Wednesday, January 19, 2011

I'm a Crumudgeon

It's been about a million years since I've posted to this blog (or any blog, for that matter). Mostly, it's been a change of fortunes that's prevented me from being online as much as I used to be; I used to manage a restaurant, which means I spent most of my time sitting around, doing nothing (except for yelling at waiters, which shouldn't be considered work in the first place; it's more like entertainment). Now, I work as a waiter, and spend most of my time getting yelled at. The universe, it seems, is not without a sense of irony. Or sarcasm. I can never remember the difference. Anyway, I've been thinking lately that roleplaying is dead.

Since the first of the year, I've been planning my return to game design. I know that I've tilted at this windmill before. It's the whole reason I started this blog. But then I came to believe that publishing a roleplaying game would be pointless. Yes, it had to do with the status of the distribution network and retailers and collectibility and all the other excuses I've been reading about on the net. It's safe to say that getting into stores seems like a sysiphian task for not a lot of reward. But that's not the real reason I think publishing an RPG is pointless. It's that, as a past-time, as a hobby, RPGs are dead. They're being propped up by a group of 40-somethings who fondly remember a time when they'd get together with friends in someone's basement, and roll dice, and have fun. They're reliving the '80s. It's nostalgia.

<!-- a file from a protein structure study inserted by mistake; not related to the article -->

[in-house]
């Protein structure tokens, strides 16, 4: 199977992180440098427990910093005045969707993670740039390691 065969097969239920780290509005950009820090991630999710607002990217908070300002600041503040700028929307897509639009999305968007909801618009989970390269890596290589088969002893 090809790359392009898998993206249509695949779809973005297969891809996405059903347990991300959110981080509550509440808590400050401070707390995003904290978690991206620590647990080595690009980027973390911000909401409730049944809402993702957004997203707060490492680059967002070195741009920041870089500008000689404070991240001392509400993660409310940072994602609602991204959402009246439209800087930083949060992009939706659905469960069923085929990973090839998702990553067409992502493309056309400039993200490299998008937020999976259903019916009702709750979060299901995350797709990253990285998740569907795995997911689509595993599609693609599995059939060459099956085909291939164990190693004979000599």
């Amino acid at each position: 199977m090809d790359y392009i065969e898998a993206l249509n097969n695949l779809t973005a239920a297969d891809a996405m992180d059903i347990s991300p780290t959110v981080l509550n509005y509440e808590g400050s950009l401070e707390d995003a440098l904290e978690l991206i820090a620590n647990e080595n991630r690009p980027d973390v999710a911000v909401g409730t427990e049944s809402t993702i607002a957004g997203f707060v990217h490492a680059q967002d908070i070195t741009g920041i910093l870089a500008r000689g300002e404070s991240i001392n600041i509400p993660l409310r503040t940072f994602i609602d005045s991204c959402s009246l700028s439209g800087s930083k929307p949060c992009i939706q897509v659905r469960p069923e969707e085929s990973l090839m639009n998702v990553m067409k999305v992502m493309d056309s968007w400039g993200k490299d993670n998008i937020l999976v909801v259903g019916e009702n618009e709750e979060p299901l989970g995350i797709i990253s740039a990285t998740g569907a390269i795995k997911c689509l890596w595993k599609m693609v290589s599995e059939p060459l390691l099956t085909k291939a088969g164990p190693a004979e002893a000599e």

What makes me say this? Am I some kind of hateful doomsayer harshing on a beloved past-time? Am I somehow a bitter former game designer? Not at all. I merely look at the current trends. Back in the 80's, the only things we had to occupy our time were watching TV and going outdoors to play. Let's face it, we're nerds, so going outdoors to do anything is anathema to us; and back then, there were only so many stations playing Star Trek re-runs. There wasn't much to demand our attention.